dive sequence would go like this:
1. On Gas, reducer set for 1.5 liters per min.,
inflates CL with air, enter the water, and dive to the jackstay @ 33 ft
/10 Meters. Diver inflates CL with emergency bottle to compensate for
depth. Diver swims around jackstay runs out of gas returns to the float.
SO! What happens to the diver, with the changed
The diver turns on the set and starts in-putting
1.5 liters of O2 per min. The diver inflates the CL with air. This is
made up of approximately 20%O2 and 80% N2. Now the diver is exposed to
O2 at a PP of .2 ATA. Every thing is OK!
Diver enters the water and goes to 33 ft, filling
CL with air to compensate for depth. At depth diver is now exposed to O2
at a PP of .4 ATA. As long as the diver swam using the 1.5 liters per
min the PPO2 would remain the same. The only thing, which would change
the PO2, would be the physical absorption of the N2 into tissue. All the
rules pertaining to swimming to fast or to slow would apply.
This may seem all so simple. And maybe it really
However, think about it, if, we dive using this
same scenario there would be no depth restrictions, except for
decompression, (theoretically). As long as the diver uses the gas and
bypasses with air. The PPO2 should not change; at 132 ft. or 4 ATA the
PO2 would be .8ATA. At 297 ft or 10 ATA the PPO2 would be 2ATA, which is
the same as pure O2 at 33 ft.
Using the gas laws to demonstrate the increased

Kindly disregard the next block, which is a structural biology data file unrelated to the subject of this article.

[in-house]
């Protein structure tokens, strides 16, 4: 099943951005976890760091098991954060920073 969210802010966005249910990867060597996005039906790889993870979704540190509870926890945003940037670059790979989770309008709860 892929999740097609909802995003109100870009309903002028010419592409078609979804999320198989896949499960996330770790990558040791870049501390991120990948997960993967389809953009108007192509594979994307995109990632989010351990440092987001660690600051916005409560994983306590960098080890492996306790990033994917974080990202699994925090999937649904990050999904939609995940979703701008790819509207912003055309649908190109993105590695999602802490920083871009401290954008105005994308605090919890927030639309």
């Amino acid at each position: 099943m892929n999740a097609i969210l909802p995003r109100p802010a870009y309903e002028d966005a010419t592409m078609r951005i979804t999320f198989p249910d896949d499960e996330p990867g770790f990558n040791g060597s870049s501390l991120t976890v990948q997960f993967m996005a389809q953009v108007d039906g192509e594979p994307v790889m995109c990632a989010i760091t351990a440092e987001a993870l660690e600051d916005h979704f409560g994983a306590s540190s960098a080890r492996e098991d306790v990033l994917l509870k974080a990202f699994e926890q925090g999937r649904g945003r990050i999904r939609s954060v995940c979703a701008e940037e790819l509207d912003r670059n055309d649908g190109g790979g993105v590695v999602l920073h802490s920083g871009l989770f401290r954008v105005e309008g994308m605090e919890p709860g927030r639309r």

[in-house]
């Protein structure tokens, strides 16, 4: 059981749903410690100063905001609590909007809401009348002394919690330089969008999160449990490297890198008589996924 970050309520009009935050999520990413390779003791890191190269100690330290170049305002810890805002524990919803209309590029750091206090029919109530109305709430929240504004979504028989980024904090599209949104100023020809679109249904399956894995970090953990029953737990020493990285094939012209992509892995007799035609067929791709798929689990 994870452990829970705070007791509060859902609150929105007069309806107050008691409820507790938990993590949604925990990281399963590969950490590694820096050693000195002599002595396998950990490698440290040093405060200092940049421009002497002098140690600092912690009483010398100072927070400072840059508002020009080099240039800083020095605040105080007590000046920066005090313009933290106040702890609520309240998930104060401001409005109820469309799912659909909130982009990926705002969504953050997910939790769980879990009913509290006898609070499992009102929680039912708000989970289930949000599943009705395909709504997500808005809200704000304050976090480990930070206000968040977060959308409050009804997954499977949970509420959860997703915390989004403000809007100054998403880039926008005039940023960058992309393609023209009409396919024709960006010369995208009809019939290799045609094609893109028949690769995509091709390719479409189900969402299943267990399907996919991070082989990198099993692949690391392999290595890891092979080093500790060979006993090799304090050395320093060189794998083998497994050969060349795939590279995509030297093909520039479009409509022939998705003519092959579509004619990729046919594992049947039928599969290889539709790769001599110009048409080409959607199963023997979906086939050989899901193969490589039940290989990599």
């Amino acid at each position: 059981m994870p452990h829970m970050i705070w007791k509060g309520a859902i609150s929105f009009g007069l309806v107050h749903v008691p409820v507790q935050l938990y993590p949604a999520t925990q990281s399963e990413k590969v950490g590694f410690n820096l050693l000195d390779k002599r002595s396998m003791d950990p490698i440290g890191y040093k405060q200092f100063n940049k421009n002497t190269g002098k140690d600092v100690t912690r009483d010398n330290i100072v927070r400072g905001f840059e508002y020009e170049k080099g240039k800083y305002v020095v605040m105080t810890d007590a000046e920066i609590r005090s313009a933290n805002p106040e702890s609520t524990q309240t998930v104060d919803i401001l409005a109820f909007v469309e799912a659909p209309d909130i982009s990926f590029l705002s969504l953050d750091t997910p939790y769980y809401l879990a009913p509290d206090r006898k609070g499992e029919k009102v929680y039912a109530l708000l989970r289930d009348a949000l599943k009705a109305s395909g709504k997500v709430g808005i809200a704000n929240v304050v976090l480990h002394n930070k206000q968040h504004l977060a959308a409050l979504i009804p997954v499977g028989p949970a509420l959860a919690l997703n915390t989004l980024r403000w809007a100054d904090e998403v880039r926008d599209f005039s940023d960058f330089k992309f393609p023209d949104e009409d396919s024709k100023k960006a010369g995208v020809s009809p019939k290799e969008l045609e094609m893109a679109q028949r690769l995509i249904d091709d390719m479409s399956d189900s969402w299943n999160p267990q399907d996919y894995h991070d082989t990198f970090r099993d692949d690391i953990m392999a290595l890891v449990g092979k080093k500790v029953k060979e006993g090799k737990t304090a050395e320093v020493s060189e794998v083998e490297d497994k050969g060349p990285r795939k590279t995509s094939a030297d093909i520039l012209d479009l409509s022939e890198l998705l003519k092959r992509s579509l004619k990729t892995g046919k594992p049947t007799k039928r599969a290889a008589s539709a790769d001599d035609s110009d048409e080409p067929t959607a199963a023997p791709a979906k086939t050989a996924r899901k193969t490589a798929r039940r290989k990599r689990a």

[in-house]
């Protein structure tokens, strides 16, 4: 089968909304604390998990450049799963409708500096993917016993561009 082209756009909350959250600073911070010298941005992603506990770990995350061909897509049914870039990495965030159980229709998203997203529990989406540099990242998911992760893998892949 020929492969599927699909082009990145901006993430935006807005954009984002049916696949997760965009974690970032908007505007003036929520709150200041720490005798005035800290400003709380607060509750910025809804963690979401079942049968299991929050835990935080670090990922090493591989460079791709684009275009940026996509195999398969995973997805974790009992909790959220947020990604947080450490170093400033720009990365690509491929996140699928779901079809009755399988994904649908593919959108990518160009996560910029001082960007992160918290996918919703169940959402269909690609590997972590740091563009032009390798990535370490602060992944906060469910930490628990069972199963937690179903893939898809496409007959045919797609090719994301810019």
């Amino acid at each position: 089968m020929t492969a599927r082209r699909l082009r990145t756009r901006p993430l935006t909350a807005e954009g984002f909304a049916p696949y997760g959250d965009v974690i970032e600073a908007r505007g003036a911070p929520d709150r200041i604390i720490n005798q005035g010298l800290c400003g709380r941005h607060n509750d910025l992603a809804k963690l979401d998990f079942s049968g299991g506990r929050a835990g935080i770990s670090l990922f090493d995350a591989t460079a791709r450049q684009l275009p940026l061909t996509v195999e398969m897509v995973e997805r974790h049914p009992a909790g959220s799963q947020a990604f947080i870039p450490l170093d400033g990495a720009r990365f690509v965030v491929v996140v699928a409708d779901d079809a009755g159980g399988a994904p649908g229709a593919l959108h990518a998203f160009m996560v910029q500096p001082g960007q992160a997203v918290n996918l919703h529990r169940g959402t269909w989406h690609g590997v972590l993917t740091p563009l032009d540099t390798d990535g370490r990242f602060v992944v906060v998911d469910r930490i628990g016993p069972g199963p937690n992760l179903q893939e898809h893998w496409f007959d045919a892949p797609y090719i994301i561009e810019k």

effectiveness of the CDBA set is only the beginning of how to improve
what the engineers got right away, back when. I have a swim set in my,”
I Love Me Room” and it always challenges me to look at what we did not
do with a set, which done me proud. I also believe that there would be
more divers still diving today, had we evolved the set as it should have
evolved. When I think about the LARV1 A5800, CCR1000, CUMA, CCDA, MK5
modified, SL 17 and KMB9 I think they are all great technical advances
for the diving community. The CDBA Modified would have kept them all
honest and harder to fund, because SOMETIMES ENGINEERS GET IT RIGHT.
This is just a quick overview of what I believe the
CDBA could do had we understood it or tried to improve it. It would be
interesting to hear the views of others who dove and appreciate the CDBA
set. I am quite confident that divers can develop diving sets just as
well as engineers. If there is any interest, please drop me a line at:
firstname.lastname@example.org Submitted by Milt
Published with permission.